Liberty Head gold eagles are a favorite series at Douglas Winter Numismatics and we have a decades-old tradition of handling exceptional coins from this series. With the recent offering of the Harvey Jacobson Collection by Heritage Auctions in last month’s February 2020 Long Beach sale, we had the opportunity to purchase numerous important examples.
Figured against the overall prices realized of the Jacobson coins, we spent around 20% of the total value and were underbidders on another 20%.
It is difficult to narrow the list down to just two coins when discussing our favorite purchases from this collection but I’ll try.
1839 Type of 1838, PCGS/CAC MS63
1839, TYPE OF 1838. PCGS MS63 CAC. Images courtesy Douglas Winter Numismatics (DWN)
The initial design of this type lasted for just two years: 1838 and 1839. The 1838 is a scarce, low-mintage issue which is all but impossible to locate in higher grades (the Jacobson AU58 was the nicest one I can recall seeing in some time), which leaves the 1839 Type of 1838 as the issue that appeals most to type collectors.
The 1839 Type of 1838 is a fairly common coin with a few hundred known. It can be located in the AU50 to AU55 range without a great deal of difficulty, although most in this range are bright from having been dipped or processed. Nice AU58 examples are scarce and this date is rare in Uncirculated with likely around 10 or so known to exist.
There are three really nice 1839 Type of 1838 eagles known. These are as follows:
- PCGS/CAC MS66: DL Hansen Collection, ex Gold Rush Collection (1/2005) for $402,500 USD.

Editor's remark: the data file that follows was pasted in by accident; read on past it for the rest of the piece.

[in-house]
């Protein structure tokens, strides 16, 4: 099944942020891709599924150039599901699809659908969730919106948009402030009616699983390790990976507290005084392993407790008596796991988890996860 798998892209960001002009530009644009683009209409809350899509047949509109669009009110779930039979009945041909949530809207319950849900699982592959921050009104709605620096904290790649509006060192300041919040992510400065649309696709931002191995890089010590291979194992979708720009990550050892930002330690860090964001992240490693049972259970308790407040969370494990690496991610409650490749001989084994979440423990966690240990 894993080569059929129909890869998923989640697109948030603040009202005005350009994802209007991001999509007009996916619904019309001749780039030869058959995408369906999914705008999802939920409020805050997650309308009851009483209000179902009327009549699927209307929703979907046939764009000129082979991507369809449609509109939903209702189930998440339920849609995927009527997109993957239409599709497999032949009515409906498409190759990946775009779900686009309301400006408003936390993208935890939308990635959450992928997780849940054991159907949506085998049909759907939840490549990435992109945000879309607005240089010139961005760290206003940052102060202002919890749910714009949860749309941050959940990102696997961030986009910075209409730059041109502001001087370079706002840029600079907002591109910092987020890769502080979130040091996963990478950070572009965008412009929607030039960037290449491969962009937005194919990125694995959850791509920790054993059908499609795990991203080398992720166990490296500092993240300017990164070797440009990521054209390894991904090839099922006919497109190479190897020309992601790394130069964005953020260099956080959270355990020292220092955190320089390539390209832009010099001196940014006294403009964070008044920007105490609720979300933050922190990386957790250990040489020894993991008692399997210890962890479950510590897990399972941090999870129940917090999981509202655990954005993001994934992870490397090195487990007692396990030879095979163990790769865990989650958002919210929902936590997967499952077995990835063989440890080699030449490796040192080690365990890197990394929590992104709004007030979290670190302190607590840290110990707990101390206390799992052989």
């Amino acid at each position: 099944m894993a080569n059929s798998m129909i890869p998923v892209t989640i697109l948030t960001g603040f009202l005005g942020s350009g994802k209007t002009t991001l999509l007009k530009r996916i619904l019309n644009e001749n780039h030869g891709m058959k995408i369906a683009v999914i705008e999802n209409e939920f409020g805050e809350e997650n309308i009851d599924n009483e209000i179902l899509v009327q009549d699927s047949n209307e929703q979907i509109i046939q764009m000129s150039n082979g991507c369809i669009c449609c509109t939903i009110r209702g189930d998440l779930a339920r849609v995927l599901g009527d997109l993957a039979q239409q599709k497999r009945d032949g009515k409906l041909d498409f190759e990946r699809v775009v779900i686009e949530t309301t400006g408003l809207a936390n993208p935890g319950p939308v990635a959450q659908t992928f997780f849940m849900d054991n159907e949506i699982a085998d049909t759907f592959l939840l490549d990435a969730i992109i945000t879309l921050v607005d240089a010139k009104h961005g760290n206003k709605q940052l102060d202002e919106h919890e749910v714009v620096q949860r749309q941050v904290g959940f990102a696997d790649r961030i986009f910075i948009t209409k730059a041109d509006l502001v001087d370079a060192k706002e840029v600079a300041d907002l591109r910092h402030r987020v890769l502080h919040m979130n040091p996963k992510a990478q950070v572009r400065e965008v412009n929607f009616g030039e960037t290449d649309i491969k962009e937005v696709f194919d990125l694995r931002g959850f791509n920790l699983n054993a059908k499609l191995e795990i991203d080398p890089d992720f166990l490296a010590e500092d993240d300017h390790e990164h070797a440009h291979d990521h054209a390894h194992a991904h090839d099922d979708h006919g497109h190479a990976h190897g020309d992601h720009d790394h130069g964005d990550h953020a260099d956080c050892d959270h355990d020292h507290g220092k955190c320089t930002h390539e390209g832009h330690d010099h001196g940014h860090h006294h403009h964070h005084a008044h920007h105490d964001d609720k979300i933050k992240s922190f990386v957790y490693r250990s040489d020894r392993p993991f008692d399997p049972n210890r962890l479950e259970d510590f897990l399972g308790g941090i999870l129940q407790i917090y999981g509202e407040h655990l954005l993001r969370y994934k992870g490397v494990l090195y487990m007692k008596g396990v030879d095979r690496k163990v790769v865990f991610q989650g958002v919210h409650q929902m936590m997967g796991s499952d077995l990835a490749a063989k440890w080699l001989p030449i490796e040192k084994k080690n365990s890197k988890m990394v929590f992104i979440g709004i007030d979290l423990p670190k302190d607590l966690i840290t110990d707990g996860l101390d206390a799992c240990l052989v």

- PCGS/CAC MS65: Oliver Jung Collection, ex Superior 2/1998 for $253,000.
- PCGS/CAC MS63: Heritage 2/2020: 3197, ex Stack’s 3/1995, James Stack Collection.
I remembered the Jacobson coin from the James Stack sale, although the Liberty Head eagle I recall most clearly from that auction was the incomparable 1848-O, now graded MS66 by PCGS. It brought $28,600 at the Stack sale and weaved its way through an undisclosed number of owners until it was purchased by Jacobson from New York Gold Mart via private treaty around a decade ago.
I really liked this coin and was prepared to bid on it for inventory until a client of mine indicated that he was interested. In a lengthy phone call, I described the coin to him in glowing terms and suggested a maximum bid of $95,000 hammer. I was given the okay, and then the wait began.
If I recall, this coin opened up at $75,000 and it quickly ratcheted up to $90,000. I waited until just before the lot was closing to up my floor bid to $95,000 and we were successful.
The coin is now owned by a Southern collector who is specializing in high-quality Liberty Head eagles. The James Stack 1839/8 became an immediate highlight of his set and I greatly appreciate his trust in allowing me to procure it for him.
1851-O PCGS/CAC MS64
1851-O $10.00 PCGS MS64 CAC
This is a very common date in circulated grades but it is surprisingly rare in Uncirculated with fewer than 10 believed to exist. There are only three known in grades higher than MS62+, and these are as follows:
- PCGS/CAC MS64: The Jacobson coin, ex Bass and Eliasberg and obtained by John Clapp, Jr. from dealer Elmer Sears in 1920.
- PCGS MS64: Tyrant Collection, purchased from me privately in 2005.
- NGC MS64: Unseen by me.
The owner of the New England Collection of New Orleans gold was interested in this coin as soon as he digested the lot listings in the Jacobson sale. It was a significant improvement over the NGC/CAC MS62+ he already owns, and it had the Eliasberg pedigree that is important to him (his collection of New Orleans gold contains around a dozen pieces which are ex: Eliasberg).